• 1 small jar Mincemeat (400g)
  • 75g Lard
  • 75g Butter
  • 300g Plain flour
  • your cutting glass (about 6-8cm diameter)
  • Splash of cold water
  • A pinch of salt if the butter is unsalted
  • 1 egg, beaten
  • Baking tray and baking paper
  • A fork
  • Icing sugar for dusting, or white caster sugar sprinkled is just as good

Cut the lard and butter in to 1cm cubes and put into a bowl with the flour and salt. Rub in the fat and flour using your finger tips, until the mixture takes on a bread-crumb like consistency- this can take a while, especially if the fat is cold, but keep going! Bring the mixture together with just enough cold water to form a soft dough. Put the lump of dough in a sandwich bag and chill for 30 minutes. Meanwhile… 5. Put the oven on to 200C. Ensure your drink is topped up and then start browsing for those Christmas gifts on-line (so much nicer than the crowds on the high street). 6. After the 30 minutes chilling time, continue to assemble the mince pies. Roll out your pastry dough on a floured surface until it is about 0.5cm thick. Use your implement of choice to cut as many circles as possible, and then fill with just under a teaspoon of mincemeat. Brush beaten egg all the way round and then fold the circles in half, pressing down at the edges with a fork. Prick the tops to let out steam and then line up on a baking tray lined with paper. Once all the pastry and mincemeat is used, brush the mince pies with the remaining egg wash and put into the hot oven for 20-30 minutes until golden brown. Allow to cool before sprinkling with icing sugar or caster sugar.

un-dusted mince pies fresh from the oven

6. Sit down with the remainder of your spiced drink, or just a cup of tea and some mince pies to watch your favourite Christmas film. Might I suggest “White Christmas”? For another Christmassy weekend suggestion see Sophie’s 2011 Christmas blog post on “style and then some” here, which includes how to make cranberry sauce!

Last weekend I invited some friends over, only there were a lot of last minute emergencies and it ended up shrinking from a party of eight guests to three. Fortunately it meant I got to eat (incredibly garlicky)leftovers for lunch, which may be slightly antisocial but I always find leftovers much more satisfying than a sandwich don’t you?

Aubergines, I love you.

I love aubergines. Along with buttternut squash they are very high on my list of favourite vegetables, and this, or variations on this, is my favourite way to eat them. The best thing about this dish for me, is the meaty and smooth texture of the aubergines against the sharp tangy spicy sauce. Not only does it taste amazing but it is super quick and versatile. When I cooked this at the weekend it was for more of a middle eastern Mediterranean meal, so I left out the seeds (apart from the coriander) and the ginger, added a teaspoon of ras al-hanout and served it with koftas, (recipe to come), a yoghurt sauce, salad and flat bread. I cannot sing this recipe’s praises enough , it is my food heaven, and such a reliable staple.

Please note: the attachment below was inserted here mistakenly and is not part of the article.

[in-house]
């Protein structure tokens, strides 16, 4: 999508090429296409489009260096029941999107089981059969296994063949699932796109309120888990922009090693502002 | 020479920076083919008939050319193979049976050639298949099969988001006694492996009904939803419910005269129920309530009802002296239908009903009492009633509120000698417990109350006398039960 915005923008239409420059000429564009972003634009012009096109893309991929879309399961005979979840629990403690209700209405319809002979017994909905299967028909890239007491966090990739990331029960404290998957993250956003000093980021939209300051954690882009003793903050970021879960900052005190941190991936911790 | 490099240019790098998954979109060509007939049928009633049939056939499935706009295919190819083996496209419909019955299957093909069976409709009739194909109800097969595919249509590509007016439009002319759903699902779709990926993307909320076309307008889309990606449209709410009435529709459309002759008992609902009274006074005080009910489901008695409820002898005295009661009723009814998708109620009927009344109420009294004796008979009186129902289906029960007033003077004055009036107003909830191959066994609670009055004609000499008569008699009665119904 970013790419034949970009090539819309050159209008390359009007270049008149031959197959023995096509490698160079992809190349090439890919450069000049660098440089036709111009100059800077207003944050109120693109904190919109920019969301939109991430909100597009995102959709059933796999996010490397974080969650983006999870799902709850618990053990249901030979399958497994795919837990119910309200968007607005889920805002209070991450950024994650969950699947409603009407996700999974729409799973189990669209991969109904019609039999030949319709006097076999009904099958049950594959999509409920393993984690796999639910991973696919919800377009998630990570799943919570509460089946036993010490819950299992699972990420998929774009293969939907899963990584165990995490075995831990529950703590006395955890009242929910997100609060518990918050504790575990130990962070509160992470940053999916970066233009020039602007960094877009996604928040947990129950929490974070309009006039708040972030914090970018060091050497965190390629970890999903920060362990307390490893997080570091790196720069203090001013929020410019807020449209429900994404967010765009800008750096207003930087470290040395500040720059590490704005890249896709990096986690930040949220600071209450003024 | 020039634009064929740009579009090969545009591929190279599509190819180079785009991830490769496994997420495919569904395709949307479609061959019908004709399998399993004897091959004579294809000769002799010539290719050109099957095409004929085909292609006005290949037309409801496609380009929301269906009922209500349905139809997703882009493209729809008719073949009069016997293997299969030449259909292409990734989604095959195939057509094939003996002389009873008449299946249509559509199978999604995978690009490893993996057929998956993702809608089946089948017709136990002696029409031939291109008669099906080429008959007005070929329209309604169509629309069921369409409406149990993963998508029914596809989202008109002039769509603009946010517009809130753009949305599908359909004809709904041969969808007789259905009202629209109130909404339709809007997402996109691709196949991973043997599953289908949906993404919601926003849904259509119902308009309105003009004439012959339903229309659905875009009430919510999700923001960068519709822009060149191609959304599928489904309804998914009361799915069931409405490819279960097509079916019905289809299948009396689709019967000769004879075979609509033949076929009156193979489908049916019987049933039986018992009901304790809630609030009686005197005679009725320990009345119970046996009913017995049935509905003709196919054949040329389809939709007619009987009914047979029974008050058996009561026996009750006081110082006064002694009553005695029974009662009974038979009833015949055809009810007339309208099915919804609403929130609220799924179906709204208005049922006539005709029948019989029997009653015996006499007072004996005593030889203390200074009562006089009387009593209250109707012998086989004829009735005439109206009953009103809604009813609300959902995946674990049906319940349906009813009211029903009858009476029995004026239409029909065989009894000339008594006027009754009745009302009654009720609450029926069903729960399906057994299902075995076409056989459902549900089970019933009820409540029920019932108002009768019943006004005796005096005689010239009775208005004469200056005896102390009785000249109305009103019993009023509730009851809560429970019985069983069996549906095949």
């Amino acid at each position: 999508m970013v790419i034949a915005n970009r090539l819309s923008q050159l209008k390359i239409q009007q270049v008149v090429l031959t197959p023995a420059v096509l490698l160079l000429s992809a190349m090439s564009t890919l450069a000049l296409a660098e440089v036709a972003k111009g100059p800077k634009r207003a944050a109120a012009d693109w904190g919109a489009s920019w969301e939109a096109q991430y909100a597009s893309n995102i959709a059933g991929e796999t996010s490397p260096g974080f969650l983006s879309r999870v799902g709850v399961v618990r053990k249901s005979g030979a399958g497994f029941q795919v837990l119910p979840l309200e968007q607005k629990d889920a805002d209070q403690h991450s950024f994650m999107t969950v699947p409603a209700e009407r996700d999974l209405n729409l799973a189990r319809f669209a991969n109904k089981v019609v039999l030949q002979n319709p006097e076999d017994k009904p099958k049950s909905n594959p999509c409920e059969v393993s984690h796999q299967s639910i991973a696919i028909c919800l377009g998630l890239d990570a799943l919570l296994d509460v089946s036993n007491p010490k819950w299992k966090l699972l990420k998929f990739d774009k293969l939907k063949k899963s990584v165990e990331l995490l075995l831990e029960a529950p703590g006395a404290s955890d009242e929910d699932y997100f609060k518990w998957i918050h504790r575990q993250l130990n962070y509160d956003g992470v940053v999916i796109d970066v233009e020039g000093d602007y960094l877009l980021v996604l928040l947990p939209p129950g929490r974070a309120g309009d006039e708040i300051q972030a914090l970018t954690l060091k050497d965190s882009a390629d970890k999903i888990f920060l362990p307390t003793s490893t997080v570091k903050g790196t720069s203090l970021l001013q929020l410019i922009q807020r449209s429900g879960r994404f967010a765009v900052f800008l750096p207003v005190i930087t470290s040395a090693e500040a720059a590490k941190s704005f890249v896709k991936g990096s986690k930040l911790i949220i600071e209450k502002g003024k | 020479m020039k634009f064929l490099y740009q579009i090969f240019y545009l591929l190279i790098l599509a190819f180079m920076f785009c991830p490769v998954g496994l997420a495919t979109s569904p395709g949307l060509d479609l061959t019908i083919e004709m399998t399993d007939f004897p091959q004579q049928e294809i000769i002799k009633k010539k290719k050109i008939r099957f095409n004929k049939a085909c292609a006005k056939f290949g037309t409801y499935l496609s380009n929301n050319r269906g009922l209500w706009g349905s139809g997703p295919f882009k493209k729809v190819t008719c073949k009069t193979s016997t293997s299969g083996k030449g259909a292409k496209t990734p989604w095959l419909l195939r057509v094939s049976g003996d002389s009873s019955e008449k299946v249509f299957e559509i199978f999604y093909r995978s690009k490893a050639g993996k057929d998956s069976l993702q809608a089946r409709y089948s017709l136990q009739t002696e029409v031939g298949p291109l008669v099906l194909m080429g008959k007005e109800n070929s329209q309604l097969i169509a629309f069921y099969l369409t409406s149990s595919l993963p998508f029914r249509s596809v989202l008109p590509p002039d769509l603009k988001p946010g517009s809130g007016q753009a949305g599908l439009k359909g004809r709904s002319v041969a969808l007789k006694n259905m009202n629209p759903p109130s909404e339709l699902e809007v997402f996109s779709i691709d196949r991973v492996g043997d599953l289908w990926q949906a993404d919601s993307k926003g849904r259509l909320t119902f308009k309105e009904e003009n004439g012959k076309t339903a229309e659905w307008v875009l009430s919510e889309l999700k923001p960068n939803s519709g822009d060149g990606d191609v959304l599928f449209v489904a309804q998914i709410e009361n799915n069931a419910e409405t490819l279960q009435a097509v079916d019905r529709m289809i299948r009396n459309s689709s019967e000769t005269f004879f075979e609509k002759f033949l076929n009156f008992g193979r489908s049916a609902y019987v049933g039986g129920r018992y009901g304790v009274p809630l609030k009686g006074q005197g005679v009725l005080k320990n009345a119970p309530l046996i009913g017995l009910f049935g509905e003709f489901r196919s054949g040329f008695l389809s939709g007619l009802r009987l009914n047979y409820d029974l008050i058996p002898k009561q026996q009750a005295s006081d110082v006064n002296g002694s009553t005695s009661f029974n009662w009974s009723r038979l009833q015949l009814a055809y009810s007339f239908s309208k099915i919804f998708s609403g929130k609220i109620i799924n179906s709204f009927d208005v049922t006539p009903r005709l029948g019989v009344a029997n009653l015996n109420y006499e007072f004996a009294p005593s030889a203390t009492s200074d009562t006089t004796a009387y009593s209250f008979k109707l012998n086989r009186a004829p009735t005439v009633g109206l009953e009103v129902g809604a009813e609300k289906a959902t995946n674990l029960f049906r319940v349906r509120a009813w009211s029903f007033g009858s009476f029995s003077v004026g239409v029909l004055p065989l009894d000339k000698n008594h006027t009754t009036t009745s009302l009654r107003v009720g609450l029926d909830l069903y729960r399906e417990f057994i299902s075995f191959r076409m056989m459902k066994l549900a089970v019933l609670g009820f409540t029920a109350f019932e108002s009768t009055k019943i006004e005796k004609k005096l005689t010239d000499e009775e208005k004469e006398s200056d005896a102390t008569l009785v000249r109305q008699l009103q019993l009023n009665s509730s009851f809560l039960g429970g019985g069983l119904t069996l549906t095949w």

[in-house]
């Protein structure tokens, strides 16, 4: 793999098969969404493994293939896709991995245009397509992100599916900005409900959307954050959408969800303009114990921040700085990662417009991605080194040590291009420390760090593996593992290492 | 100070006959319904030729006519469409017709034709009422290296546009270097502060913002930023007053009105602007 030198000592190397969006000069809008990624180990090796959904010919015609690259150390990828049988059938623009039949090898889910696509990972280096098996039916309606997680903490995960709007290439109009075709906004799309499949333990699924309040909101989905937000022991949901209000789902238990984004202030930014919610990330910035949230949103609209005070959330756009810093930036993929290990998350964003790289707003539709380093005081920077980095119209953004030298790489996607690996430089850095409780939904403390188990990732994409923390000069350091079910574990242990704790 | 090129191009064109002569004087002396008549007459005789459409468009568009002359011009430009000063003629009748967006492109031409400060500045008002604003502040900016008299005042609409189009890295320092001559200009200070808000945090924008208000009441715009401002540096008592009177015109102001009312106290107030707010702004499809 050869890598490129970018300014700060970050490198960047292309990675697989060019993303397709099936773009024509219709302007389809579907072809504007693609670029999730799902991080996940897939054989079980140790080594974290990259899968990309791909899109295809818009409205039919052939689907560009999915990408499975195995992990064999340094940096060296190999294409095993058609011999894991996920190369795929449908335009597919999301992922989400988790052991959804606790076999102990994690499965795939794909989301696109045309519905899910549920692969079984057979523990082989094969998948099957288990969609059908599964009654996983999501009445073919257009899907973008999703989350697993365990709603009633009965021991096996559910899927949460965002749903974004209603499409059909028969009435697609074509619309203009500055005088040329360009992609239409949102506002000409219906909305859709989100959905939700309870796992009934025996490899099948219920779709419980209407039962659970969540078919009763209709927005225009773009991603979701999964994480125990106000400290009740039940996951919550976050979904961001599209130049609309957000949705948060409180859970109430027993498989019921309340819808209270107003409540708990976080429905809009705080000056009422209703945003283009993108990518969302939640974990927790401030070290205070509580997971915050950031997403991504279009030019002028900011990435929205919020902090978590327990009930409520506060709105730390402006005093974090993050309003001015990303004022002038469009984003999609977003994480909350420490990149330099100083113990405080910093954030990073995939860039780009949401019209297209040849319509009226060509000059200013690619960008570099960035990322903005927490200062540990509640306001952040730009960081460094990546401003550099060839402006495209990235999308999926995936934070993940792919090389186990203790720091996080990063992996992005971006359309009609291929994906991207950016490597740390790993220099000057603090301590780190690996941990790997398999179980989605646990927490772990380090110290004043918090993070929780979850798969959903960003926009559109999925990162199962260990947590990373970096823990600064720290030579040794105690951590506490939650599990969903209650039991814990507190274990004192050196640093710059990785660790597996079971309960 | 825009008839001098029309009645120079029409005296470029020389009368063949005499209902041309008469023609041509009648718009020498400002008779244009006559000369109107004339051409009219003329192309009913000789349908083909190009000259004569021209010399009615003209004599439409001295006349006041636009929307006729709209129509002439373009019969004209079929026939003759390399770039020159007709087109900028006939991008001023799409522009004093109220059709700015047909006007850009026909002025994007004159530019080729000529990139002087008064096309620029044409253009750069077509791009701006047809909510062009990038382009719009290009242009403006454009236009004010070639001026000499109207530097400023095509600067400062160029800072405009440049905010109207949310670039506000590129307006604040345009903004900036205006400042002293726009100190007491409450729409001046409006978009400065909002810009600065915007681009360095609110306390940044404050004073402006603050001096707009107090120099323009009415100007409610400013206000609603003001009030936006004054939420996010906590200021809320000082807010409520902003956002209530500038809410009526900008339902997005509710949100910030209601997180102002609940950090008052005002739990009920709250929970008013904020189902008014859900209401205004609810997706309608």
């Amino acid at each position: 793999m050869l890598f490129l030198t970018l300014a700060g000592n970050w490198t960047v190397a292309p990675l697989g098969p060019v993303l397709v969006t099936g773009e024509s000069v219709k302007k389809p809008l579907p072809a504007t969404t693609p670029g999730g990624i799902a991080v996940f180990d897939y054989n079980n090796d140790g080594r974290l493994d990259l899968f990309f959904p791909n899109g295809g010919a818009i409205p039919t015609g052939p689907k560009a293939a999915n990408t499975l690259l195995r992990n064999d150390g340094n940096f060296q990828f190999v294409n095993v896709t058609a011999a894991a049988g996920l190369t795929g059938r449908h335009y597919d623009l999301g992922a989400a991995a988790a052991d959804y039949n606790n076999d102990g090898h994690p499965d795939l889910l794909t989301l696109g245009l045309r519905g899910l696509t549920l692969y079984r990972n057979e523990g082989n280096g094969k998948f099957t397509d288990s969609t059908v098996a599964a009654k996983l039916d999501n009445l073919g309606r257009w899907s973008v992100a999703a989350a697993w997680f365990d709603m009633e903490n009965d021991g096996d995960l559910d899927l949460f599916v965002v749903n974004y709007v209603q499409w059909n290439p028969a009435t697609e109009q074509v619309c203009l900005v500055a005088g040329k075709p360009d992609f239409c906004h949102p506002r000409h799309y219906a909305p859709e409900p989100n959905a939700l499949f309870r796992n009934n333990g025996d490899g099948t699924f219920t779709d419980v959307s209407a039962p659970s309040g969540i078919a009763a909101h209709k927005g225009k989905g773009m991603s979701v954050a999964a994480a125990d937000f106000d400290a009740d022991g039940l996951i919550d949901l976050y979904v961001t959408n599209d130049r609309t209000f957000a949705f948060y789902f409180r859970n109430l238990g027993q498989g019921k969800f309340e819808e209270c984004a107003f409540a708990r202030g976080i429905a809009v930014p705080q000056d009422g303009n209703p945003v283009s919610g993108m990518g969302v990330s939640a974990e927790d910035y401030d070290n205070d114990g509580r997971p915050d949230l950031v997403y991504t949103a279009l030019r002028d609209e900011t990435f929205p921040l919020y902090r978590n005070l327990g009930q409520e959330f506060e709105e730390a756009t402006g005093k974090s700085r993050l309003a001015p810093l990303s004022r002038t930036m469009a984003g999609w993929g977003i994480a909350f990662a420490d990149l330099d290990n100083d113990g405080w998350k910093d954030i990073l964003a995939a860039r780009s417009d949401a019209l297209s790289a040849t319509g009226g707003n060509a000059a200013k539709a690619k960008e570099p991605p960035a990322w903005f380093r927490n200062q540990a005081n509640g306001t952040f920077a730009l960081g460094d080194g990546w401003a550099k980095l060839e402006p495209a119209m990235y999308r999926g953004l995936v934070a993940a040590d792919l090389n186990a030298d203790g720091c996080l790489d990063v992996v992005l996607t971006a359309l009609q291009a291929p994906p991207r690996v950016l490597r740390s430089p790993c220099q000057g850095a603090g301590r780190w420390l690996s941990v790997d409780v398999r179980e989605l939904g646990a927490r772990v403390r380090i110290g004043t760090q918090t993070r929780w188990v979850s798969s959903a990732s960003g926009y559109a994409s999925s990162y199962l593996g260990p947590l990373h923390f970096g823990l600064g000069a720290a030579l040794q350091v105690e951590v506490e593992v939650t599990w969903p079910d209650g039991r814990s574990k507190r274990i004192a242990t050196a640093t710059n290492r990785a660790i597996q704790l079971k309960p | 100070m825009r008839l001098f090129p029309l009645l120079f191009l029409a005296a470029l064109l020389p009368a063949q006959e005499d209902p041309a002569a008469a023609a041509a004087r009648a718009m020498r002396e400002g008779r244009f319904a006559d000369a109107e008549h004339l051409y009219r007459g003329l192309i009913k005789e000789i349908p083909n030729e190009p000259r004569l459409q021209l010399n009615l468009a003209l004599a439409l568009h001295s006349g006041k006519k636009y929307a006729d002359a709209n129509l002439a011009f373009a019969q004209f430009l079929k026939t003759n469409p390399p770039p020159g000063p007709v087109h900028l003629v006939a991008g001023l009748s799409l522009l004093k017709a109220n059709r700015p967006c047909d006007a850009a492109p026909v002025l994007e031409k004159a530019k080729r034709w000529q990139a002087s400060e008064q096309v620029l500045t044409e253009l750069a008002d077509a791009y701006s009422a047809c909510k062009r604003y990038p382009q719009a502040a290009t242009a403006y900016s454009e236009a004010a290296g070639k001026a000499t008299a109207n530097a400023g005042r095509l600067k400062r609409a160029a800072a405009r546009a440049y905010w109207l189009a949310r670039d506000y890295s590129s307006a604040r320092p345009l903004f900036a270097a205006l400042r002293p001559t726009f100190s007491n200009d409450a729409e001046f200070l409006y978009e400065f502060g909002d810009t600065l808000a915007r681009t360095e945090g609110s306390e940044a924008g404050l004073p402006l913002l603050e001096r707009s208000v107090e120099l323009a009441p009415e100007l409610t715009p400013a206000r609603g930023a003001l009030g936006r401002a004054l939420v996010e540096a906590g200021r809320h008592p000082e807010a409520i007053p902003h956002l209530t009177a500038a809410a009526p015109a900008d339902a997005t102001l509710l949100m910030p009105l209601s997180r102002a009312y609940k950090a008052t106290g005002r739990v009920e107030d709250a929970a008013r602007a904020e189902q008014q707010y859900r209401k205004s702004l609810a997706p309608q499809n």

A lot of recipes tell you to fry aubergines, but this makes them absorb a huge (read:disgusting) amount of oil, and I’ve found roasting them gives them just the right colour and flavour. Just a quick disclaimer, I haven’t suddenly got amazing at food photography, my sister was one of the three people who got to eat the dinner, and she took some snaps for me. Thanks sis!

Spicy Aubergines

serves 2 as a main or 4 as a side dish

  • 1 large or 2 medium aubergines
  • 1 carton of pasata
  • 1 tbsp vegetable oil
  • olive oil for brushing
  • 3 garlic cloves finely chopped/minced
  • 1cm grated ginger
  • 1 tsp coriander seeds
  • 1 tsp black mustard seeds
  • 1/2 tsp kalonji/nigella seeds
  • 1 tsp turmeric
  • 2 tsp cumin
  • cayenne pepper to taste (I go for 2 tsp, but I do like it hot!)
  • 1 tbsp balsamic vinegar
  • 1/2 tsp salt

Preheat the oven to 200C and then cut the aubergines into even sized wedges, I do this by cutting thick slices and then quartering/sixthing them. Put into a baking tray and brush or spray with olive oil. Roast for about 20 minutes,  giving them a shuggle (somewhere between a shuffle and a jiggle) after 10 minutes. Meanwhile, heat the oil in a wok or heavy based frying pan and fry the seeds until they begin to pop. You might need to take off the heat to cool a little before adding the garlic and ginger as it might spit at you otherwise. Fry them until brown and then add the pasata and all your other ingredients, bring to the simmer. Once the aubergines are cooked stir them into the sauce, adding water if it is a bit thick and cook simmer with a lid for 5 minutes. Check for seasoning, I tend to make it quite salty, especially if it is a side dish and you didn’t season the aubergines before roasting.